Veteran John Smith starts competing at the 2018 rowing world championships in Bulgaria on Sunday‚ just two weeks before he ties the knot.
And Smith‚ a 2012 Olympic champion and 2014 world champion‚ didn’t hesitate when asked which occasion he considered more nerve-racking.
“World champs‚” replied the 28-year-old‚ a member of the men’s four alongside David Hunt‚ 27‚ Kyle Schoonbee‚ 22‚ and Sandro Torrente‚ 20‚ one of five SA crews in action in Plovdiv until next weekend.
“I’ve got a financée who’s taking care of it [wedding arrangements]‚” Smith said‚ referring to his sweetheart‚ former national rower Nadine Smith (no relation‚ of course).
“Everything’s basically done. My job was suits‚ music and dancing. Sorted. Easy. Get groomsmen some suits‚ get music for the place and tell the DJ what he needs to play and‚ ja.”
But dancing lessons weren’t quite as simple‚ he admitted.
“I’ve got to do a sokkie thing so I don’t embarrass myself‚” said Smith‚ also known by his nickname‚ "Bean".
“It’s not easy. I think some Afrikaans people might think I’m really bad‚ but some English people might think‚ ‘ja‚ that’s not too bad’. That’s where I’m trying to pitch it‚ that I don’t look too bad.”
Hunt‚ nicknamed "Noddy"‚ said boogieing was a universal challenge for rowers. “We’re used to having rhythm with our feet glued to a plank so dancing does not come naturally.”
Smith‚ also the joker of the crew‚ referred to Hunt as The Gigawatt at one point in the interview. He explained that Hunt and Schoonbee‚ the strongmen of the boat‚ were always competing to see who produced the most power.
“Noddy managed to pip Kyle once and now we’ve dubbed Noddy the strongest. It upsets Kyle‚” added Smith‚ with a mischievous smile.
Smith‚ who moved up from lightweight two years ago‚ and Torrente focus on the stroke rhythm.
Hunt is a survivor of the heavyweight four crew that finished fourth at the Rio Olympics in 2016.
He and Smith were in the boat that ended 13th at last year’s world championship‚ along with Olympic pair silver medallist Lawrence Brittain and Jake Green‚ who will man the pair boat this week.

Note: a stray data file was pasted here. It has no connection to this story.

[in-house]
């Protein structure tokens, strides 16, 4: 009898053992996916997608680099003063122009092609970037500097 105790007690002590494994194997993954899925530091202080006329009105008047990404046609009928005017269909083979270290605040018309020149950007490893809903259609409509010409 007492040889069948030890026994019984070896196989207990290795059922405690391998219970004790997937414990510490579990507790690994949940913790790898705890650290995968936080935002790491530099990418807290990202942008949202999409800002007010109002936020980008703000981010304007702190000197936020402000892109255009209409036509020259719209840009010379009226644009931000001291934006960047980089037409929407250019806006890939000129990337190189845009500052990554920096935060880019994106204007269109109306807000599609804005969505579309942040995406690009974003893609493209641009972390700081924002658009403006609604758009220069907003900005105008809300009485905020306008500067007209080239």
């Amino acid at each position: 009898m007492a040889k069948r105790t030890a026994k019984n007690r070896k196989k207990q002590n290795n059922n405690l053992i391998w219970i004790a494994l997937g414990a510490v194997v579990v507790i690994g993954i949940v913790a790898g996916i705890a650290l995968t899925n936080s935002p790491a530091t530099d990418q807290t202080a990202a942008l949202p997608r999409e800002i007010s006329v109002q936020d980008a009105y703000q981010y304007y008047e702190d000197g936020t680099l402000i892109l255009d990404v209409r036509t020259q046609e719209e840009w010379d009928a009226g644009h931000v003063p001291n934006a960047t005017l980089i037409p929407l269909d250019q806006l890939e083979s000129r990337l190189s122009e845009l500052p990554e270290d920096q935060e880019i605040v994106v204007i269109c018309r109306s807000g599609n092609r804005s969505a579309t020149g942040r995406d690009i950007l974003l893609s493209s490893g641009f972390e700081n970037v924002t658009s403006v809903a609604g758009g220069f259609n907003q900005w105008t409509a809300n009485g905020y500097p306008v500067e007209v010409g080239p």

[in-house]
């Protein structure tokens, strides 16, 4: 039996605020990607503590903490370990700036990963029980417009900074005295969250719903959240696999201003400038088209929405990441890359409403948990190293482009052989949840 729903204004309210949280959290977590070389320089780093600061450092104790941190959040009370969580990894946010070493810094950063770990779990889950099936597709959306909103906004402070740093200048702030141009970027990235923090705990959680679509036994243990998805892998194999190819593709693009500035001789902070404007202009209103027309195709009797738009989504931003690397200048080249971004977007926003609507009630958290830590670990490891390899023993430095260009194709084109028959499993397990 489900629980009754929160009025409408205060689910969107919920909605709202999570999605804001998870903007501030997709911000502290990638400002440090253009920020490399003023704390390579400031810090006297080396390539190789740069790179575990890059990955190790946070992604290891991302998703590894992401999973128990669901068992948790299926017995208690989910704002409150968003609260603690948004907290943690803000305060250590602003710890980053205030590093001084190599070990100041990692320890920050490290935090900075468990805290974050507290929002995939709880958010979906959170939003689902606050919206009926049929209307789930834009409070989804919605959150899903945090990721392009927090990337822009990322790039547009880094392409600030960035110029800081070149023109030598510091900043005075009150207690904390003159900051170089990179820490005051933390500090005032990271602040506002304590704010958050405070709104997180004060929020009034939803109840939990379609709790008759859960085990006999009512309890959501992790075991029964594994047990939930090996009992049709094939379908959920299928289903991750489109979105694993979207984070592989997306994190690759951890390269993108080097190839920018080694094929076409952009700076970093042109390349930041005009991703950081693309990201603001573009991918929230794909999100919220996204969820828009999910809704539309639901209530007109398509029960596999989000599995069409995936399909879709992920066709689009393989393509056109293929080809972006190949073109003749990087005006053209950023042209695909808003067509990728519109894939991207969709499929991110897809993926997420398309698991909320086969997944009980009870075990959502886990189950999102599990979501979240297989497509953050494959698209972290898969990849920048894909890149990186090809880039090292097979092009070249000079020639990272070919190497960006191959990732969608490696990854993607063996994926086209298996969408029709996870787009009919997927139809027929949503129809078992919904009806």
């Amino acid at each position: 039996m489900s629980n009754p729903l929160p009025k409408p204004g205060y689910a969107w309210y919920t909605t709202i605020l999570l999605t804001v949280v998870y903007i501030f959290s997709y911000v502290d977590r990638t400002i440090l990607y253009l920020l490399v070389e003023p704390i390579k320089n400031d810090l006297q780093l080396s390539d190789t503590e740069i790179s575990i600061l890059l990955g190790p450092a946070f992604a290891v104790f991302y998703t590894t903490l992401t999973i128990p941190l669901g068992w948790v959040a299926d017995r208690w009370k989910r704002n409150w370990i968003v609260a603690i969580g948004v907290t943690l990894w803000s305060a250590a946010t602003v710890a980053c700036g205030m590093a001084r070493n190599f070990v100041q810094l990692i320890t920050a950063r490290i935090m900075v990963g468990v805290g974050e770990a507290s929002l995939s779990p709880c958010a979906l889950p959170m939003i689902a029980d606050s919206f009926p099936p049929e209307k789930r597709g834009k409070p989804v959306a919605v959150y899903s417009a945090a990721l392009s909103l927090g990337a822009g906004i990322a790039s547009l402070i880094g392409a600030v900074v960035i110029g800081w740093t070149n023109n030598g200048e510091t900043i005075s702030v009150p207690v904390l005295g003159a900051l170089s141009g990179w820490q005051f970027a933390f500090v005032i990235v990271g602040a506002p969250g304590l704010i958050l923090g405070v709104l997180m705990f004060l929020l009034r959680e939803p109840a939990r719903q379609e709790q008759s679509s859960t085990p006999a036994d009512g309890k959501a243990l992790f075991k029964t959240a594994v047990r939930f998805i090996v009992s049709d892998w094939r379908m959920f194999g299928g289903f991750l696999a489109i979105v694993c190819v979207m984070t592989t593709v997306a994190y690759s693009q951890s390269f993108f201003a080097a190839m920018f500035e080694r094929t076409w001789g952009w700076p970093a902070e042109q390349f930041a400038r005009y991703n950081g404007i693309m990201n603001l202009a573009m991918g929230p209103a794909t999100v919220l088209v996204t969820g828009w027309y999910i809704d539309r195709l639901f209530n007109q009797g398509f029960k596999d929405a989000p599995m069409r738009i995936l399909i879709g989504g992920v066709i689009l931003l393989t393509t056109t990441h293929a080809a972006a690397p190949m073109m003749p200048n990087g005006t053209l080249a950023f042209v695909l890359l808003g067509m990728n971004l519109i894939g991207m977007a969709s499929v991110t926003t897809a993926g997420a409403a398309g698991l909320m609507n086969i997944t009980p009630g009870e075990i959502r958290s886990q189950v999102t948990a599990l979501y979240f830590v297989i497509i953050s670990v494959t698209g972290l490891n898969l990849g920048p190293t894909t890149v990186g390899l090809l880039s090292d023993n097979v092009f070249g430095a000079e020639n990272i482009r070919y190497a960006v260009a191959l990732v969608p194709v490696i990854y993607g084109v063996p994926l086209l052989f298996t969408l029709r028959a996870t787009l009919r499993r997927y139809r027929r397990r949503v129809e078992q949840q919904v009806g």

The current combination hooked up only this year. They ended ninth overall at the season’s first World Cup regatta in Serbia in June‚ but won the bronze medal at the third regatta in Switzerland in July.
“We’re buoyed by the performance in Lucerne‚ but there were a few big crews missing there so‚ I mean‚ there’s evidence to suggest that there’s five or six crews that are the same speed at the moment‚” said Hunt.
“I think Australia are a step ahead at the moment‚ having been established for a couple of years and they’re quite a dominant crew.
“But behind them there’s five or six‚ maybe even more crews that are fighting for the rest of the spots and we view ourselves as one of those contenders.”
Added Smith: “If we race the race we can it’ll put us on the podium.”
The target for this year’s championships is for the SA squad’s three premier crews — which also includes the lightweight women’s double sculls of Kirsty McCann and Nicole van Wyk — to finish high enough to know they are all set to qualify for the 2020 Tokyo Olympics at next year’s world championships.
“It’s more gearing up for qualifying and then taking the step up for the Games‚” said Brittain.
Both he and Green‚ who had surgery on his right arm‚ took time off early this year‚ but they came back strongly to win their spot in the world championship team at the expense of Brittain’s brother Charles and James Mitchell‚ the under-23 pair world champions.
“Because we haven’t raced the whole season we don’t really know where we stand‚” added Brittain.
“We know we’re moving in the right direction‚ we’ve done good work‚ but we’ll have to see where we are.”
As the interview was winding up‚ Smith said with a poker face. “Sandro has something to tell you.”
Torrente laughed and shook his head in denial.
“He [Smith] loves doing that‚” a smiling Hunt quipped‚ “throwing people under the bus.”